When a bounty killer comes to the settlement of ‘Bright Hope’, he is followed by some weird creature – half Indian, half Zombie – wanting revenge for the killer’s desecration of the Indian burial site. The creature kidnaps not only the killer, but also one of he Deputy Sheriffs and Samantha (Simmons), wife of Arthur (Wilson), a rather peace-loving man, suffering from a leg wound. Sheriff Hunt (Russell) sets up to rescue the two, together with the bitter racist Brooder (Fox), his old deputy and ex-medic Chicory (Jenkins) and Arthur, who joins the group against the advice of the Sheriff and his Deputy. Brooder is killed and Arthur finally falls far behind, but reaches the mountain hideout of what turns out to be cannibals, in time for the showdown.

Some scenes are only just watchable, sometimes the gore is unflinching vile. The appearance of flesh eating Zombies in the middle of a desert makes no sense, particularly when Zahler tries so hard to emulate Ford’s The Searchers, only succeeding in making Brooder a soul mate of John Wayne’s Ethan Edwards. Chicory is supposed to be another Walter Brennan as Eddie in Hawk’s To Have and Have not – but Zahler is just a grave digger of past classics himself: showing a person ripped in half has nothing to do with serious cinema, never mind exceptional great ones.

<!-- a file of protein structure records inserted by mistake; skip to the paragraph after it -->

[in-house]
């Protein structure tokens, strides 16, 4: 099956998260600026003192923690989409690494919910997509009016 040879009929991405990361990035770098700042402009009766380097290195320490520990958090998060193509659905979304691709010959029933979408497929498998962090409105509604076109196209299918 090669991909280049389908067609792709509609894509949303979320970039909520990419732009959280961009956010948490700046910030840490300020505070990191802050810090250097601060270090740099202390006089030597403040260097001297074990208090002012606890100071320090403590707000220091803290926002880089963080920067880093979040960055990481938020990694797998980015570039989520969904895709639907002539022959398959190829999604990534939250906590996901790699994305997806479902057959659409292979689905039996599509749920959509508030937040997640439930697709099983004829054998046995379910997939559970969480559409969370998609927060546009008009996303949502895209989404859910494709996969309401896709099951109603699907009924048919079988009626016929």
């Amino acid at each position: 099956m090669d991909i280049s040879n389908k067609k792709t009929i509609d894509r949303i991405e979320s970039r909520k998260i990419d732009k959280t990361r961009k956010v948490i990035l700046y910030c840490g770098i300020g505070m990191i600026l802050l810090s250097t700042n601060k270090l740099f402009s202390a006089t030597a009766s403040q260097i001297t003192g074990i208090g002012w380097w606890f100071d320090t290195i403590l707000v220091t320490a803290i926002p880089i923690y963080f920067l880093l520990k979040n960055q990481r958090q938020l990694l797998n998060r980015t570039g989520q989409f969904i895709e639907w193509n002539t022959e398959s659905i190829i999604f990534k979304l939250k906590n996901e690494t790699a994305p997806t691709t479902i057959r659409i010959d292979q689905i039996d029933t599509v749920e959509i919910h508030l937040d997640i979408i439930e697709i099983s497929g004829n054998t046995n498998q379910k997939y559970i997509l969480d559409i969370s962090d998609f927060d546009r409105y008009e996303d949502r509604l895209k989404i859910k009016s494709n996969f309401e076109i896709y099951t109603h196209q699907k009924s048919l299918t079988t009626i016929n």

DOP Benji Bakshi tries equally very hard to create images worthy of bygone eras, but he just copies and does not invent. Russell is a reliable lead: the trusty, slightly cynical and very tired. Matthew Fox, even though sometimes over the top, does create the menace and salaciousness of the eternal revenge killer. Wilson and Simmons are shown as a loving couple, but their characters are by far not fleshed out enough. Overall, Bone Tomahawk gives away any pretence to be serious film, by mixing a classic story with elements of a third rate Slasher movie. AS



Breakdown (2016)

Dir.: Jonnie Malachi

Cast: Craig Fairbrass, Emmet J. Scanlon, James Cosmo, Olivia Grant, Amanda Wass, Rab Affleck

UK 2016, 110 min.

What happens if a contract killer has a mental breakdown and wants to leave the profession? First time director and writer Jonnie Malachi answers with a brutal, cliché ridden and poorly acted piece of film full of bad taste and gratuitous violence. The only redeeming feature is an occasional involuntary joke it throws up.

Alfie (Fairbrass) is a contract killer with a decent family and a home straight out of House & Garden. His wife Catherine (Grant) and teenage daughter Maya (Wass), are there to be protected by him – mainly from his employers, a nasty gang called ‘Homefront’. The boss, Albert (Cosmo) is furious when Alfie suddenly blacks out, due to remorse, while torturing a victim in front of a chuckling client. Albert finishes the job and Alfie has to kill a whole gang to keep the rather disappointed client happy, Alfie’s best friend and college, Connor (Scanlon) lusts after Catherine and is only too ready to slip into Alfie’s shoes. Luckily for Alfie, the mighty ‘Homefront’ consists only of six, rather incompetent members, and with the active participation of his family in his revenge killing-spree, Alfie could be all set up for a happy-end. DOP James Friend makes it easy for the audience: soft lensed action means family life; hard colours represent action – of which there is a lot – just enough to kill any idea that this apology for a film could be taken seriously in any way. AS